As we’ll see at a meeting less than one hour away, the proposal to basically vaporize what is now known as Arbor Heights Elementary – except for its building – is wrenching for that close-knit school community. But the school community that district management wants to move into that building, Pathfinder K-8, isn’t exactly throwing a party. The years-old Pathfinder building dilemma (shown above, the portables they repainted this summer) has thrust them into myriad difficult situations. Knowing that, and knowing how hard they too have worked on their school community, we asked: “What’s your position about the new proposal?” starting even as unofficial word leaked out before Superintendent Dr. Maria Goodloe-Johnson‘s formal presentation a week ago tonight. They thought a while before crafting this statement, and we wanted to bring it to you in its entirety, sent to us by Pathfinder PTSA leadership:
The question has been repeatedly asked: “What does Pathfinder K-8 think of the preliminary recommendation to move its program into the Arbor Heights Elementary building?”
This is a tough question to answer. The Pathfinder K-8 community is extremely grateful that in these challenging times the District supports keeping our program open and intact. This is clearly the most important thing to us. That stated, the community is more than disheartened, once again, to be put in the position where advocating for our program directly puts other schools and programs at risk.
Pathfinder K-8 is a vital part of public education in West Seattle. It is the only Alternative School and only K-8 in the region. It provides an important and necessary option for the many non-traditional learners in our community as well as a unique, quality education for families and kids seeking a more exploratory and holistic public education experience.
For the last 4 years we have surveyed prospective parents during enrollment tours to discover their thoughts about what we offer. Overwhelmingly, the majority of survey respondents rate our programs, curriculum, and teachers highly and rate our building very low. Our facility poses a large obstacle for families to overcome when choosing Pathfinder K-8 for their children. In a building with a sound structure that is appropriate for our program, our ability to better serve all of West Seattle increases dramatically.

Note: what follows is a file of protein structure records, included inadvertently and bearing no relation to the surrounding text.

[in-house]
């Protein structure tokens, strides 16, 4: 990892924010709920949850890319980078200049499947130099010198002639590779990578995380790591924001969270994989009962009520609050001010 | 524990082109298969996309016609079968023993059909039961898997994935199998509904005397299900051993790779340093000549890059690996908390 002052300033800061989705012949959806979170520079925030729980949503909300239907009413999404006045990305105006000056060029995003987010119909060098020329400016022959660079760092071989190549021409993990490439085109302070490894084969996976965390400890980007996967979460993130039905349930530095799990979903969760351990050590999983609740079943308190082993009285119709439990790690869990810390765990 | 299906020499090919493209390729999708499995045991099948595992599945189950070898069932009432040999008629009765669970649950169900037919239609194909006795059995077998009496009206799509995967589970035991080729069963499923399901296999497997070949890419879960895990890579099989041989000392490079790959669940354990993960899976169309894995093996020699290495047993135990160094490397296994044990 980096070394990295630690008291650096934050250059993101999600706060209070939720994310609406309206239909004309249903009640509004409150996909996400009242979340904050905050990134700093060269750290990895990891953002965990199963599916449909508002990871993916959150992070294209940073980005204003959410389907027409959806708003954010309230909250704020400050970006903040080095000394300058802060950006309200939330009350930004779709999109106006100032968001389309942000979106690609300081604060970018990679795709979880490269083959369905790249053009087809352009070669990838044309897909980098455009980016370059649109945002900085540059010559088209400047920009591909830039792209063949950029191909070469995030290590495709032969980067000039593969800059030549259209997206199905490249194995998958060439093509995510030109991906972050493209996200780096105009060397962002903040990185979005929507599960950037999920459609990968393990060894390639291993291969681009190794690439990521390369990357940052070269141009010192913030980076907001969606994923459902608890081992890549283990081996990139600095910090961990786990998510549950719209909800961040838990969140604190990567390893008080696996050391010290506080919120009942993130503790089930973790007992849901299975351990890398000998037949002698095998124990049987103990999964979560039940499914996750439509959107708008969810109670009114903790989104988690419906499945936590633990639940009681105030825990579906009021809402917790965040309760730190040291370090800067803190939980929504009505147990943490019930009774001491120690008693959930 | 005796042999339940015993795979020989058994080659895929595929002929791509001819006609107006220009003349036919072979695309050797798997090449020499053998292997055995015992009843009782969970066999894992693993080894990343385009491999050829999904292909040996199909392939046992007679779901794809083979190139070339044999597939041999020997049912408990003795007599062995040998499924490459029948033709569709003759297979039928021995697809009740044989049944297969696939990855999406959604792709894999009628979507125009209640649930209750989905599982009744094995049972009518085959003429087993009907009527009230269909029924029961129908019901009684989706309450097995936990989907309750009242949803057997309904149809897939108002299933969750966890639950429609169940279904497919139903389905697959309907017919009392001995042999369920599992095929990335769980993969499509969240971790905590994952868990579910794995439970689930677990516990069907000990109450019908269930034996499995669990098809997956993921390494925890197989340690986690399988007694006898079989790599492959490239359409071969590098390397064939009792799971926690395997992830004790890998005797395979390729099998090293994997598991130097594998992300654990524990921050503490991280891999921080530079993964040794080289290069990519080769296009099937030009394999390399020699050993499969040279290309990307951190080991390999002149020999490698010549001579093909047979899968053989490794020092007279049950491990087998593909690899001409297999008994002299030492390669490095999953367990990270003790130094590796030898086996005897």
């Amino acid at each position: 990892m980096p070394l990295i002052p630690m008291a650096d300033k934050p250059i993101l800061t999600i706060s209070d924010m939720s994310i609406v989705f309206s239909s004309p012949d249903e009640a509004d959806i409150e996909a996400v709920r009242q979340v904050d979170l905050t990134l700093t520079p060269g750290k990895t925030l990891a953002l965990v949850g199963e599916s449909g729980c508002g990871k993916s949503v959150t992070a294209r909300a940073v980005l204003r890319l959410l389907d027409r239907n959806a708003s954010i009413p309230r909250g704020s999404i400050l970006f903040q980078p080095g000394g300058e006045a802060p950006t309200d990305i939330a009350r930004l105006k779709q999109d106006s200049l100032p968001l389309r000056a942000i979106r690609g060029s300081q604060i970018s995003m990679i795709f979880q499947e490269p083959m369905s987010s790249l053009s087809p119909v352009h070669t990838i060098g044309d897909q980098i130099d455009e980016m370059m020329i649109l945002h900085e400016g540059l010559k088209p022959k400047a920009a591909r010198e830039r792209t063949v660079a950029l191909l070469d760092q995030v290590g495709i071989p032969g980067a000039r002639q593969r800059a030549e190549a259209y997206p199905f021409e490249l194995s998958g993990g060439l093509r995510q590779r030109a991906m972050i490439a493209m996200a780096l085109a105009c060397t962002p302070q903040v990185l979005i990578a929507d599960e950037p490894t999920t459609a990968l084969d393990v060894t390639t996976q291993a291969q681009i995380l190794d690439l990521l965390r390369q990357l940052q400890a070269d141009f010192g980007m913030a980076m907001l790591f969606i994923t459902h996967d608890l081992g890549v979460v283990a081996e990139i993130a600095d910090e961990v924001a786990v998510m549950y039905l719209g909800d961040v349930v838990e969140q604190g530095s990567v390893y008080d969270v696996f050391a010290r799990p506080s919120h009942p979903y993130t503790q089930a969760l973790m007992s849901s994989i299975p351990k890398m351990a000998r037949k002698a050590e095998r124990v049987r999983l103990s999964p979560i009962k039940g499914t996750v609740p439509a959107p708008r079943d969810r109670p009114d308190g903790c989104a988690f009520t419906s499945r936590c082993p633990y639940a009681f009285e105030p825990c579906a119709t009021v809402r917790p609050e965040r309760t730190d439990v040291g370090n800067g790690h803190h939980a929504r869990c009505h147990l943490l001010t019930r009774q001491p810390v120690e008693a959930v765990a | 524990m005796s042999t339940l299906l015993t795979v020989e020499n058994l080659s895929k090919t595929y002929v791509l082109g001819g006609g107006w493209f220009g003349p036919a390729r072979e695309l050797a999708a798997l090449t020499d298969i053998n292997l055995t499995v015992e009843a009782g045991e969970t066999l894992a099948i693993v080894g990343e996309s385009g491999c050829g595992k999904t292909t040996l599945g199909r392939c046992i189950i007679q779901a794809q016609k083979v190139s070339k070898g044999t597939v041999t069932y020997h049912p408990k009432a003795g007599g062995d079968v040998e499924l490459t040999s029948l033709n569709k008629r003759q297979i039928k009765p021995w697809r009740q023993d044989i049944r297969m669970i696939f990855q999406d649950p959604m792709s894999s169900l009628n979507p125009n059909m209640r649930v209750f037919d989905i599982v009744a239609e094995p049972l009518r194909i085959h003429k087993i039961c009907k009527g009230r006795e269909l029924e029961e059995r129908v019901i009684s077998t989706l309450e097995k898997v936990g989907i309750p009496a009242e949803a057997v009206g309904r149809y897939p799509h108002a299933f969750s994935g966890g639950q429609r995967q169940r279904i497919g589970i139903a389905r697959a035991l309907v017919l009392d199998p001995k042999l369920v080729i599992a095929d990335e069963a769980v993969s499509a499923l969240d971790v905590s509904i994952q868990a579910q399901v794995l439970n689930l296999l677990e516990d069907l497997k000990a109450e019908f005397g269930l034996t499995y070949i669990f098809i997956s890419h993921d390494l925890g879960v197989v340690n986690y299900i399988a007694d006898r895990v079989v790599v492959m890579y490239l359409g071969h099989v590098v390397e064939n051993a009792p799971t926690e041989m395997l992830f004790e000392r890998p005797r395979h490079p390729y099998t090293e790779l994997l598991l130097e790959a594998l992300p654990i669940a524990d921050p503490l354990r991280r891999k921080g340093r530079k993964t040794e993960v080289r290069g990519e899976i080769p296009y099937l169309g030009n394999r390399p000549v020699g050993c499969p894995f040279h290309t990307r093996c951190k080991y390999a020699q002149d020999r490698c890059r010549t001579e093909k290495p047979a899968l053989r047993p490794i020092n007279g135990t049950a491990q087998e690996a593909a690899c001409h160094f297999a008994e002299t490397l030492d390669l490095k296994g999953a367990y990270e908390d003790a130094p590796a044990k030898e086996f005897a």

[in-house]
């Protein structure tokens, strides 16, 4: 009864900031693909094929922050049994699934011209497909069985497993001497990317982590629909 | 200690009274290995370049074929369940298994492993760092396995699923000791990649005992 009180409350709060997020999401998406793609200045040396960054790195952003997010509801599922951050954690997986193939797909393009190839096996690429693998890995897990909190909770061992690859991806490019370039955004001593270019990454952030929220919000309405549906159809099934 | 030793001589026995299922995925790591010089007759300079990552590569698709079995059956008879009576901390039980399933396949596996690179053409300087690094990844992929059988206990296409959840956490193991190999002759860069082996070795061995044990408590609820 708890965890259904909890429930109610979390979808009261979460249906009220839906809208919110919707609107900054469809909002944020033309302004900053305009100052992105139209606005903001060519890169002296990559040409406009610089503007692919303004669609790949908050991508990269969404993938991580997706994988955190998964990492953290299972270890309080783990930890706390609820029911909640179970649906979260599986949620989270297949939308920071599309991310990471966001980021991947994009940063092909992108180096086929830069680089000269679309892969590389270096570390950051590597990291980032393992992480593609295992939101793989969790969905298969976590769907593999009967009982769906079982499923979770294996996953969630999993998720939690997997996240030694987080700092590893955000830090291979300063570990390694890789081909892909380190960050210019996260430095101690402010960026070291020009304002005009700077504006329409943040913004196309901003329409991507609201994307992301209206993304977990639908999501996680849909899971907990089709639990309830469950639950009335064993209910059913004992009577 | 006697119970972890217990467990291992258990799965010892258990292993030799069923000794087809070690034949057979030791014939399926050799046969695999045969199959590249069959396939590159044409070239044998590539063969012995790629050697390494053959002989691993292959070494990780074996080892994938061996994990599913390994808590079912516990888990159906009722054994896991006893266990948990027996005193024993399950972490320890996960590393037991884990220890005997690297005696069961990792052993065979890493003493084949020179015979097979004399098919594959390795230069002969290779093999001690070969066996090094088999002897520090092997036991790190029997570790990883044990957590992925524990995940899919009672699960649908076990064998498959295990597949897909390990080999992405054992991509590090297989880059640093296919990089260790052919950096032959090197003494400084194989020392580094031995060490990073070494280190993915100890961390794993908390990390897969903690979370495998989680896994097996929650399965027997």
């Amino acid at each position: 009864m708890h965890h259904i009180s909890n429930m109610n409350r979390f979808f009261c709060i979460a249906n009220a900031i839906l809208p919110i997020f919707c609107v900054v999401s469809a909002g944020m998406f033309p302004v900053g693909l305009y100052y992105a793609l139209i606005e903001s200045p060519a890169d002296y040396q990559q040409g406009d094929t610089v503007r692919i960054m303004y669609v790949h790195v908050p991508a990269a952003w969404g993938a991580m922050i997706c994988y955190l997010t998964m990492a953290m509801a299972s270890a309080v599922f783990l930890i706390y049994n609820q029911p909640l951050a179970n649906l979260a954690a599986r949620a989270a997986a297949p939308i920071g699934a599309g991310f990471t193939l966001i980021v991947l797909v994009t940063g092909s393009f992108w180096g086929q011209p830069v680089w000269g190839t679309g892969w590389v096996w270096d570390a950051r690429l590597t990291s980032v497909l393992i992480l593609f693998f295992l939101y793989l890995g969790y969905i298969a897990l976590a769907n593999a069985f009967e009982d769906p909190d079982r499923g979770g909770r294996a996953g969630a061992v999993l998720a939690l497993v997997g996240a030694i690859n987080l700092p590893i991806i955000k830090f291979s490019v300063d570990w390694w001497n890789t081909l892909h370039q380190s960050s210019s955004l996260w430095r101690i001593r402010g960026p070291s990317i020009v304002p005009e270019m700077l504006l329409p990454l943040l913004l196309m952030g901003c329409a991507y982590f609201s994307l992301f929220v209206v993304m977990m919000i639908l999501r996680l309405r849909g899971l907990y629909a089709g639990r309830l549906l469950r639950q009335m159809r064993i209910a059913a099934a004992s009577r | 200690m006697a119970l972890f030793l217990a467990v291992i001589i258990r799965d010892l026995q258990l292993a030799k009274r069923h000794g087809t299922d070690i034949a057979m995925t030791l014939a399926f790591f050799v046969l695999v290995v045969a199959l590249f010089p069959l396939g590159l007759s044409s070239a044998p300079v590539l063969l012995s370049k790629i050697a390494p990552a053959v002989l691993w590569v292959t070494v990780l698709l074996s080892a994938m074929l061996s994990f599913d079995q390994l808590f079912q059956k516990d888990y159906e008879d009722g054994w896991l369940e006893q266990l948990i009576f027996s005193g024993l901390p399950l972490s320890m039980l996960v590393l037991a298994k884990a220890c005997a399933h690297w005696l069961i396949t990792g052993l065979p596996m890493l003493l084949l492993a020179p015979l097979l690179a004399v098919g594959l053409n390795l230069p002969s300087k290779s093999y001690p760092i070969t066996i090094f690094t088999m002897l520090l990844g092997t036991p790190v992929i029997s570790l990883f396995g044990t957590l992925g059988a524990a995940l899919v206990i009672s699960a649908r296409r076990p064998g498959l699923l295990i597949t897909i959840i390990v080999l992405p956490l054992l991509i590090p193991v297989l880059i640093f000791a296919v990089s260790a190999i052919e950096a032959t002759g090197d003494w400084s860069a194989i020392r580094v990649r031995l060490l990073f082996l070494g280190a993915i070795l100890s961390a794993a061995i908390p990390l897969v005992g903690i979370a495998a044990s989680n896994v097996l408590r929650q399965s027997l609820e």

As a bit of history, Pathfinder K-8 has now been on the receiving end of 5 preliminary recommendations, in the last four years, to move our program to a different building. This comes after a district-mandated change from a K-5 to a K-8 school in 1999, with little additional funding to provide for an upgrade in facilities. Our upper grades, 6th through 8th, have been in portables ever since. Despite this challenging situation, the staff and community persevered and today we have strong and cherished upper grades.
There is a detailed timeline and background information on Pathfinder’s facilities issues available on our website (here’s that link). Please take a look at it so you can understand the situation in detail. Suffice it to say that Pathfinder K-8 has a history of receiving preliminary recommendations that are reasonable for its program and address its facility issue, but come with the heavy burden of causing pain to other parts of our shared community. It has always been an extremely difficult, painful and energy-draining situation to be placed in. It is also true in the last 4 years that reasonable preliminary recommendations have turned into less desirable final recommendations that our community could not support.
Last spring and summer, questioning that a suitable building for our program would be found, built or otherwise manifested and, not willing to wait for another BEX levy, the Pathfinder K-8 community rolled up its sleeves to do what it could for its kids and community. Volunteers spent over 1,000 hours in 5 months, weekends and summer break with brushes and ladders, painting its 6 double portables. Thousands of dollars of paint and supplies were donated by the community. The staff hand-painted a new sign for the portables and the eighth grade students began the work of reclaiming planting beds.
So, what is Pathfinder K-8’s response to the recommendation that our program move into the Arbor Heights building? We struggle with what it should be. We ask the community to understand how difficult it is to answer this. In light of our past experience, how can we ensure the safety and integrity of our program, defend the need for high quality schools for all children in West Seattle, and still meet the goals and constraints set forth by the Seattle School District?
While there are certainly many possibilities, the ones that meet everyone’s needs are not as easy to find. The School Board has indicated that they are interested in hearing ideas and creative approaches, as are we. It is unfortunate that, due to the current state of our School District, none of the likely scenarios are easy or painless for any of the schools involved. Still, we are committed to enduring this process and working through the appropriate channels to find resolution.
The link detailing Pathfinder’s history also is new (here it is again); we had inquired about that as well, wondering how long they had been in this “temporary” building. A week from tonight, 6:45 pm December 9th, the Pathfinder community plans to meet and talk about the relocation proposal; a week after that, 6:30 pm December 16th, the district will have its legally mandated public hearing at the Pathfinder building (Genesee Hill). But before all that, the School Board meets downtown tomorrow night for the first time since the special meeting last week, 6 pm, district HQ in Sodo.